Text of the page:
Braindump from this weekend. Mostly going to discuss the mechanical differences from MTG and their strategic consequences.

Mana
You automatically make your land drop every turn and it doesn't cost you any cards. This favors slower/high curve decks. In MTG, one of the advantages to playing a low curve deck is the ability to include fewer mana sources in your deck. If your deck is 20/60 mana sources while your opponent's is 30/60, in any given game you'll draw 33% more spells than your opponent. This gives you the ability to absorb a couple of two-for-ones and still compete in a resource battle. In Hearthstone, aggressive plans don't have that luxury - you win on tempo or lose.

This also makes mana sinks proportionately more important in low-curve decks. One of the basic heuristics for an MTG line of play is how well it uses your mana, on the theory that whichever player manages to spend more mana on beneficial effects will come out ahead, assuming relatively equal effects. I haven't seen any creatures that act as mana sinks, so this just means Hero powers. Warlock is clearly the best, but I'm unsure of the relative rankings in the middle of the pack. Warrior seems like the loser.

I haven't investigated Druid-style permanent or temporary ramp effects yet. Traditionally, these are very powerful.


Creature Combat
Here's the biggest difference. There's no blocking (single or multi) and creatures can attack each other.

In MTG, blocking has haste (charge). You play a creature, and it immediately deters one or more attackers. Not true in Hearthstone. Vanilla creatures (no abilities) basically don't exist until your next turn. As a result, stabilizing a board that you're behind on is often a multi-turn, attritiony process. You can take a lot of damage during that process, so start early. This is a roundabout way of saying not to play vanilla creatures that cost more than 2 or 3.

I see a lot of players incorrectly prioritizing board position (attacking opposing creatures) when they're ahead in a race.

Creatures attacking each other is a big difference from a defensive standpoint. Suddenly all your guys have the potential to eat two of theirs, given time. I'm still learning how to value health on a creature, but it's very different than MTG toughness. Priest seems like the best class to take advantage of this mechanic, playing as many cheap 2/x and 3/x (for large X) as possible. Haven't tried this yet, but it seems promising (and thematically appropriate!).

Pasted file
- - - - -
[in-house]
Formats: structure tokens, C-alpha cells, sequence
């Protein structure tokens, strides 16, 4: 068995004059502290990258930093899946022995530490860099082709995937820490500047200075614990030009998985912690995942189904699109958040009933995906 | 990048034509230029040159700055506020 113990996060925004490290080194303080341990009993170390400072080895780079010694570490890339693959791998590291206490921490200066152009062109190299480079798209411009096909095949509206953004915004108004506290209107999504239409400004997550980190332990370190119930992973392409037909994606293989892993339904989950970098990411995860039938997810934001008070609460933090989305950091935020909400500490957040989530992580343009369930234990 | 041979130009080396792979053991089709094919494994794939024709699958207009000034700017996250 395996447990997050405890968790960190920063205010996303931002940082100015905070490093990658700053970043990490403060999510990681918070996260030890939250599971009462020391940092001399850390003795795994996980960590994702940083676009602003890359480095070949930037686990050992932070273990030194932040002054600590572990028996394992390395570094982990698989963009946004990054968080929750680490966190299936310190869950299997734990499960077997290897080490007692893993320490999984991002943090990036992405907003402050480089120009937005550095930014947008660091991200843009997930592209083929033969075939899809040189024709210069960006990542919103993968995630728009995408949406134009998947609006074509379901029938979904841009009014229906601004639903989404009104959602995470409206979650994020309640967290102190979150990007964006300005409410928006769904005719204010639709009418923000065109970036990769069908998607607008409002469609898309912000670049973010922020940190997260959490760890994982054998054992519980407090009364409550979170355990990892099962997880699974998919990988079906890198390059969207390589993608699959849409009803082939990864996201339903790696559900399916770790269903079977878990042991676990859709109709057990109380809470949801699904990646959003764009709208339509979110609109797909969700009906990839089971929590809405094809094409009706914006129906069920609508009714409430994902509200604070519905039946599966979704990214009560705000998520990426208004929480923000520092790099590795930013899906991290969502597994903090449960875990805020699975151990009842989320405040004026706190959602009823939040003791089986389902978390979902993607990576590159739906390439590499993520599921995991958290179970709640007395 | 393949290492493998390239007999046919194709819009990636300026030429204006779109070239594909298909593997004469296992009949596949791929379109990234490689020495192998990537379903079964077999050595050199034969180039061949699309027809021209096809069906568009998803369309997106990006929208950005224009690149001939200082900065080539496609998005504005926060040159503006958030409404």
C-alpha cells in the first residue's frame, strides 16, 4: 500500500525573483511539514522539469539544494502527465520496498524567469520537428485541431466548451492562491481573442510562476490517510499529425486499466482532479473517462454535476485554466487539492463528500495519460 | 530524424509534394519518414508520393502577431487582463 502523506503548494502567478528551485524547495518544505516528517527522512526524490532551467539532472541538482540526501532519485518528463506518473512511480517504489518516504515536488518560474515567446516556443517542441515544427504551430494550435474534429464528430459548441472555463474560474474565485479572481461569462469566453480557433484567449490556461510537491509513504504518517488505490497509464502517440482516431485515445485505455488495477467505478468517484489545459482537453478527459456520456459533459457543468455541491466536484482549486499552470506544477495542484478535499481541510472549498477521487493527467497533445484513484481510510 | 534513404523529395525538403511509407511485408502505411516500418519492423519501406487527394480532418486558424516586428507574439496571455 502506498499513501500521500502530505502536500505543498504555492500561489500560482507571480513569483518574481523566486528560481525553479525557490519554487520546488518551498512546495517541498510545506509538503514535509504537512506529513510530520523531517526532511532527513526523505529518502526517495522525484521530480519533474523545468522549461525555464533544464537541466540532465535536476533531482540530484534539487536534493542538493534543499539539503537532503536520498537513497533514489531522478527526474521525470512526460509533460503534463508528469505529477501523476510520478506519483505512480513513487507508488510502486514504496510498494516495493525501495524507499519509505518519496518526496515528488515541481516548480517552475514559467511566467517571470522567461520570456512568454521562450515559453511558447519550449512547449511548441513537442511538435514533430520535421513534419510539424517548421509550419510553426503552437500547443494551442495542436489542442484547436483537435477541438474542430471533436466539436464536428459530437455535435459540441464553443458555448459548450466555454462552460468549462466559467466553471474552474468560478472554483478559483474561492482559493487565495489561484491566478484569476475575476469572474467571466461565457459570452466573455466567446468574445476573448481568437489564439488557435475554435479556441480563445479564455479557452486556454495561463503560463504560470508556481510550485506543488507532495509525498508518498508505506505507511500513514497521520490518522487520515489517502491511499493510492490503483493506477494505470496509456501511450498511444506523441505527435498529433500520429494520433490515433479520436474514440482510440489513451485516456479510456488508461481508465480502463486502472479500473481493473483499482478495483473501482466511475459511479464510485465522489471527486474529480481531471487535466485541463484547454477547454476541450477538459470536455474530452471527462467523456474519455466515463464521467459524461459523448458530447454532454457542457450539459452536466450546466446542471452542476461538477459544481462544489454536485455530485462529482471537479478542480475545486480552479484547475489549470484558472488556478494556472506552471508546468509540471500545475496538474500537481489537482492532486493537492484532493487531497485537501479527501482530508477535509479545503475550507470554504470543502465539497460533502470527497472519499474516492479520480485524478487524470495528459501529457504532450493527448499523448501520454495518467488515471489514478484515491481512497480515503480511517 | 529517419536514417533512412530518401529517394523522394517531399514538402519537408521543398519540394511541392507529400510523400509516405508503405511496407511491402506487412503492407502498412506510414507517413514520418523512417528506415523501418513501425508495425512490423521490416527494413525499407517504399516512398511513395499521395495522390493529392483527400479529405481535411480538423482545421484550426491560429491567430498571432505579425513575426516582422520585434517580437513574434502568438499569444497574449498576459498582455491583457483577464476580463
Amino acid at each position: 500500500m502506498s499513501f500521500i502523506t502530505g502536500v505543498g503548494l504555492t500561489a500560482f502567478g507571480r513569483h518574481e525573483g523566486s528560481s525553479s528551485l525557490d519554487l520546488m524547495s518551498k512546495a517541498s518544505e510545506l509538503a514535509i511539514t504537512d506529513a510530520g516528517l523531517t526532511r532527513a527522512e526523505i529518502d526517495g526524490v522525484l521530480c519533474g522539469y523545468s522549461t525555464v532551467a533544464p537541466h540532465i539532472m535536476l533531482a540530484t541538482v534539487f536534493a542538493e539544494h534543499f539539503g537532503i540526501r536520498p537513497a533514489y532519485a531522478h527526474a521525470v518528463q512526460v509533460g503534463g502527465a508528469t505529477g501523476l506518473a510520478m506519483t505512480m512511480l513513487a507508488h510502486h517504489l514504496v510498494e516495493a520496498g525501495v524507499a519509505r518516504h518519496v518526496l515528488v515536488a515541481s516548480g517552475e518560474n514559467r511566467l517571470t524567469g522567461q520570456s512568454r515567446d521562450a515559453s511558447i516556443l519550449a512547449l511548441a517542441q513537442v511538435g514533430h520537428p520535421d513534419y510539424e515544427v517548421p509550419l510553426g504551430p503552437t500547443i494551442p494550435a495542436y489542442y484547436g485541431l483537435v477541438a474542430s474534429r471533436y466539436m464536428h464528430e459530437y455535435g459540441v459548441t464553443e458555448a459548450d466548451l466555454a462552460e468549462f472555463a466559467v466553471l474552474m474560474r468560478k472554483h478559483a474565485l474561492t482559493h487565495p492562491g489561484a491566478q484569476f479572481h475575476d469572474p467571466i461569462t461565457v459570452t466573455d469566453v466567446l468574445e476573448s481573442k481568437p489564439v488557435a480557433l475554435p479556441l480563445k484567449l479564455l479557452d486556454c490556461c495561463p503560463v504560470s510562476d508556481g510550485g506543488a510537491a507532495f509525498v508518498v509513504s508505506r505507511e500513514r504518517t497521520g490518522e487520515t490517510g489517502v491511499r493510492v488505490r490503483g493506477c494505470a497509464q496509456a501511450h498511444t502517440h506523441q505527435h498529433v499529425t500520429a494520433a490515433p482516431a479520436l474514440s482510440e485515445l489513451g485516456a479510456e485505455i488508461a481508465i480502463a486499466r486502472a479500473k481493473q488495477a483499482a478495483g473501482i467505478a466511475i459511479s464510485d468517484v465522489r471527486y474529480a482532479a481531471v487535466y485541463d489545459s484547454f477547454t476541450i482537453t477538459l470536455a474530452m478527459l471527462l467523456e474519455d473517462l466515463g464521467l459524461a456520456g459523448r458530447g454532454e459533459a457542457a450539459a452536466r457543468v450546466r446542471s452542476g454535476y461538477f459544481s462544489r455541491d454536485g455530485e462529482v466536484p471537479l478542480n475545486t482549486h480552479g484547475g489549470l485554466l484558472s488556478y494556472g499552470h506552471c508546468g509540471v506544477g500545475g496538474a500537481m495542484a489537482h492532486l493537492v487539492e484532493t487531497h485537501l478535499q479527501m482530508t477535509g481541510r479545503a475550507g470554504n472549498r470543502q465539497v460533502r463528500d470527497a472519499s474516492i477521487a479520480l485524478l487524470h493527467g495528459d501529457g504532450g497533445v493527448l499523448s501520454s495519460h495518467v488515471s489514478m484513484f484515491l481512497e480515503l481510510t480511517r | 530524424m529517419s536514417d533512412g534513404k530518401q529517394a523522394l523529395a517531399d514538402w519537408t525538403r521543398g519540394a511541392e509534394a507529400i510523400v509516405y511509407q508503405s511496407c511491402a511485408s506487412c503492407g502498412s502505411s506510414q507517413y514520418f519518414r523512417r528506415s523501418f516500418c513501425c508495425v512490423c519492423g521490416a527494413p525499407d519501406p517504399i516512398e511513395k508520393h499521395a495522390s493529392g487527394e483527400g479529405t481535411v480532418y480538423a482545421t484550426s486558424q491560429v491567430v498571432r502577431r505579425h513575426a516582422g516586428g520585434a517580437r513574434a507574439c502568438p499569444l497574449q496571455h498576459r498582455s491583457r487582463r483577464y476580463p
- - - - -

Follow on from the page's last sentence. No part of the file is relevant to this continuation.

Opening Hands, Mulligans, and Play/Draw
I'm not sure why opening hands are so small (3/4 versus 7). It's possible that it was necessary to increase variance given the smaller deck size. Games might play out the same way every time with access to 7 out of your chosen 30.

The mulligan rule is an attempt to mitigate that variance - they don't want you to do the same thing every game, but they do want you to do something before you get run over. As mentioned earlier, catching up can be difficult and the best way to do it is to get on the board early. I usually mulligan any card that costs 3 or more in search of cheap spells. You'll have at least N draw steps before your Nth turn; odds are good that you'll draw that expensive spell again or an equivalent effect.

Getting an extra card for going second is normal; the Coin is worth talking about. I'm guessing this was intended as another compensation for small-opening-hand variance: "Sorry you mulliganed your 5s into more 5s. Here's some gold." I'm leaning toward it being too good. I haven't seen many significant 1-mana plays, so the Coin both gives you the option to 'go first' starting on 2 OR lets you accelerate on an important later turn OR synergies with anything triggering on spellcasts.


Sorry for the rambling post. Most of these thoughts hadn't been verbalized yet. There's a lot of MTG wisdom that I don't mention that carries over - basic concepts of card advantage, tempo, control and aggro roles - so I wanted to highlight the differences.